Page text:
- The Roma in the Twenty-First Century: A Policy Paper (1997)
- Prevention of Violence and Discrimination Against the Roma in Central
- Enhancing Regional Security: Russian and Central European Perspectives
- The New York Roundtable: Toward Peaceful Accommodation in Kosovo
- Images and Issues: Coverage of the Roma in The Mass Media in Romania (1997)
- Self-Government in Hungary: The Gypsy/Romani Experience
and Prospects for the Future (1997)
- Political Leaders on Interethnic Relations and Regional Security
in Central Europe: A Roundtable (1998)
- Interethnic Relations in the Balkans: New Generation, New Politics
- Schools, Language, and Interethnic Relations in Romania: The Debate Continues (1998)
- The Roma in Bulgaria: Collaborative Efforts Between Local Authorities
and Nongovernmental Organizations (1998)
- Baltic-Russian Relations in the New Geopolitical Framework (1998)
- Political Participation and the Roma in Hungary and Slovakia (1999)
- Building Romanian Democracy: The Police and Ethnic Minorities (1999)
- Catastrophe in the Balkans: Serbia’s Neighbors and the Kosovo Conflict (1999)
- State Policies Toward Romani Communities
in Candidate Countries to the EU: Government and Romani
Participation in Policy-Making (1999)
- Montenegro on the Brink: Avoiding Another Yugoslav War (2000)
- Roma and the Law: Demythologizing the “Gypsy Criminality” Stereotype
- Vojvodina: The Politics of Interethnic Accommodation (2000)
- The Year 2000 Elections in Romania: Interethnic Relations and European Integration
- The Roma in Hungary: Government Policies, Minority Expectations, and
the International Community (2000)
- Toward Community Policing: The Police and Ethnic Minorities in Hungary (2000)
- Albanians and Their Neighbors: Unfinished Business (2000)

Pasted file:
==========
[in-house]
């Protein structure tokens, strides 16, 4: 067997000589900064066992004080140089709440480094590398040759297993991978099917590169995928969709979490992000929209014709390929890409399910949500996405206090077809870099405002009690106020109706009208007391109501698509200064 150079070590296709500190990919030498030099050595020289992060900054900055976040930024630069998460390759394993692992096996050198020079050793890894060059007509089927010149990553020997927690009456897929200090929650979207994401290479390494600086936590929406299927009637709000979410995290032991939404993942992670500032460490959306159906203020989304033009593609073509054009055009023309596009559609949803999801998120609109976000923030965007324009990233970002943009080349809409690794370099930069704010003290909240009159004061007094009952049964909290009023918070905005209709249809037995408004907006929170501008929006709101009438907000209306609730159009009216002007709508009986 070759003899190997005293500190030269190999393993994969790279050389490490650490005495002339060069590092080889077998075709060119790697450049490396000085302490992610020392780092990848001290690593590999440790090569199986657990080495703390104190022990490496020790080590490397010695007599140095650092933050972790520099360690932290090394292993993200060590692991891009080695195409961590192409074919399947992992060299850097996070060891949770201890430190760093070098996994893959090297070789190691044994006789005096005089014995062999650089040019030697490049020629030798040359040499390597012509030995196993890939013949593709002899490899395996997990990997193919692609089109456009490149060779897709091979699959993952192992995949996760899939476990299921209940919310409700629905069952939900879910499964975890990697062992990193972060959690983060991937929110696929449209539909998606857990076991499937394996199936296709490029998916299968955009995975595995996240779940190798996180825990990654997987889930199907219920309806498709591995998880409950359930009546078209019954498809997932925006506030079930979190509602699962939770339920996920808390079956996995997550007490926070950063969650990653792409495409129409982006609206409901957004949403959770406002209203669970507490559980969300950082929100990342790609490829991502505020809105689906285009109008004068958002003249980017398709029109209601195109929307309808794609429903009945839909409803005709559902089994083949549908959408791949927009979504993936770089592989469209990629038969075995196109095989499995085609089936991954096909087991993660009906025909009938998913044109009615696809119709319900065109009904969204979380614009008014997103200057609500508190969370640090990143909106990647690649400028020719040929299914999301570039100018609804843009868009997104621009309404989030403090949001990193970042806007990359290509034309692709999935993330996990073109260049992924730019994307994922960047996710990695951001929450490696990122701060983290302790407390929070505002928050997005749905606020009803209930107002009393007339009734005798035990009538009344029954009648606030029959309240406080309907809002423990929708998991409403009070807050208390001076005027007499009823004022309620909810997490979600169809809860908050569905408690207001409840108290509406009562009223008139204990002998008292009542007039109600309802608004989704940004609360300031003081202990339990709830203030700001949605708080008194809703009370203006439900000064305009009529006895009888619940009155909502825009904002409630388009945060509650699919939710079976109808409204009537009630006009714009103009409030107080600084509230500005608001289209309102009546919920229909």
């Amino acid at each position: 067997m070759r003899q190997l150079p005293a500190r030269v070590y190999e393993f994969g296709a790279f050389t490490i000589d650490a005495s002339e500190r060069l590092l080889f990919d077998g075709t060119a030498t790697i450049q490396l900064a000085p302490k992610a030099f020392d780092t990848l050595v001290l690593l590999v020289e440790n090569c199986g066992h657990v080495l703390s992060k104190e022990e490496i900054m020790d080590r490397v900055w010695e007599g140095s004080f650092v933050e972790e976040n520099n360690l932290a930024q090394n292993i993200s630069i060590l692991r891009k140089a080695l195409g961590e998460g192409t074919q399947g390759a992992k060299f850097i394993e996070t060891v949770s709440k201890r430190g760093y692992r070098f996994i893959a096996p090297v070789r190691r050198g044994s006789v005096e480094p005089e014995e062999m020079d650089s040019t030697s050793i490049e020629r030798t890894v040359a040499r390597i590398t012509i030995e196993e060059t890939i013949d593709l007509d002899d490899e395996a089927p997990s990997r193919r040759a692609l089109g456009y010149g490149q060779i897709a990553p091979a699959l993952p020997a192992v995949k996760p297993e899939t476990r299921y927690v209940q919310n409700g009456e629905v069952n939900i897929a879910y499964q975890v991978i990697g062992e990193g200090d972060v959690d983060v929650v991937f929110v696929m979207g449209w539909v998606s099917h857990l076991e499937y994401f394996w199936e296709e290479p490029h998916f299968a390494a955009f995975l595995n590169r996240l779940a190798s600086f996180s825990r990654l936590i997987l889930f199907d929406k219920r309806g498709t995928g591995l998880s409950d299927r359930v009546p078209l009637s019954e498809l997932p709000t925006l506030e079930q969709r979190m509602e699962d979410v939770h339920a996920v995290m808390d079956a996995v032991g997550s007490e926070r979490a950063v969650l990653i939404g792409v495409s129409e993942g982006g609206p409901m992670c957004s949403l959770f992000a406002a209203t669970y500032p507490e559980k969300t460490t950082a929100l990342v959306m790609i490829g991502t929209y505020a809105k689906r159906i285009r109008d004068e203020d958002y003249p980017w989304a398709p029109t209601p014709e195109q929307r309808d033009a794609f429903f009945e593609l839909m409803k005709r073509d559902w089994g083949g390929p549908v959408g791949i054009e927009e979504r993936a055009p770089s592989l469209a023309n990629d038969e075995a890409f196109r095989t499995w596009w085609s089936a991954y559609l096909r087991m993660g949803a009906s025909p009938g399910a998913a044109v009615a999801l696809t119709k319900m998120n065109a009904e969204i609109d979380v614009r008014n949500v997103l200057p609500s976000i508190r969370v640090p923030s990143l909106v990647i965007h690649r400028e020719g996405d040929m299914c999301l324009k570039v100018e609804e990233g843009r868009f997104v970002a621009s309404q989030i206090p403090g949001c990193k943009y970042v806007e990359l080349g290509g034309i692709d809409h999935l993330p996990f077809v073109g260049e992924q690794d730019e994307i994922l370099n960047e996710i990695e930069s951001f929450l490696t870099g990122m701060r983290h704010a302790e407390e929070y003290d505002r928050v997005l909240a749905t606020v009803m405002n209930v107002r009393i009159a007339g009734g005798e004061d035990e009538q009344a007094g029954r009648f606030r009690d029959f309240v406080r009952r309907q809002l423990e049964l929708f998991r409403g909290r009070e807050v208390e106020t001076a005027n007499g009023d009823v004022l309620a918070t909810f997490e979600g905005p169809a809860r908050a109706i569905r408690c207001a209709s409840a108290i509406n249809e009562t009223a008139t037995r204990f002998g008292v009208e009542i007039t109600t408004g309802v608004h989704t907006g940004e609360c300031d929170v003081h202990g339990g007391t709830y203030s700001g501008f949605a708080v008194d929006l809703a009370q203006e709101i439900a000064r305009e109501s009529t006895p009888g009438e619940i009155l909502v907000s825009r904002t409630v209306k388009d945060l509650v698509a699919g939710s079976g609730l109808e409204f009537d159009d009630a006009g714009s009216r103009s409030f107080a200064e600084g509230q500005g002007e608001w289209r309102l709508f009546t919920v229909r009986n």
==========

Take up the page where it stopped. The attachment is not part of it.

- Roma and the Government in Slovakia: The Debate Over Migration (2000)
- Roma and Statistics (2000)
- Albanians as Majorities and Minorities: A Regional Dialogue (2001)
- State Policies Toward the Roma in Macedonia (2001)
- Parliamentary Representation of Minorities in Hungary: Legal and Political Issues (2001)
- Political Will: Romania’s Path to Ethnic Accommodation (2001)
- Yugoslav Roma Face The Future (2001)
- Leadership, Representation and the Status of the Roma (2001)
- Joint recommendations by Romanian government officials and representatives
of the Democratic Union of Hungarians in Romania, Gerzensee, Switzerland, February 25-26, 1993
- Joint recommendations by Romanian government officials and representatives
of the Democratic Union of Hungarians in Romania, Neptun, Romania, July 15-17, 1993
- Joint statement by representatives of parliamentary parties from
Slovakia concerning interethnic relations, with special
reference to Slovak-Hungarian relations in the Slovak Republic, Le Mont-Pelerin, Switzerland, September 8, 1996
- Jointly agreed positions of the Serb-Albanian Kosovo roundtable,
New York City, April 7-9, 1997
- Concluding statement of the Serb-Albanian Kosovo roundtable, New York City, April 7-9, 19976
- Communiqué of the Roundtable on Interethnic Relations in Vojvodina, Vienna, Austria, September 23-25, 1999
- Communiqué of the seminar on The Impact of the Electoral Year 2000
on the Status of Minorities and the European Integration of Romania,
Poiana Brasov, Romania, February
- Communiqué of the Roundtable on Interethnic Relations in Vojvodina, Athens, Greece, February 14-15, 2000
PER Regional Centers
In addition to its U.S. headquarters in Princeton, New Jersey, PER maintains centers and representations
Bulgaria; Budapest, Hungary; Krakow, Poland; Bucharest and Tirgu Mures, Romania; Moscow, Russia; Bratislava, Slovakia; Belgrade, Yugoslavia and in Pristina.
These offices provide neutral settings for mediation, sponsor regional
opinion surveys and other forms of applied research, and serve as a resource
for public officials, journalists, and others who seek objective information
about ethnic issues. The offices also organize special seminars and programs.
© Copyright 2002 by Project on Ethnic Relations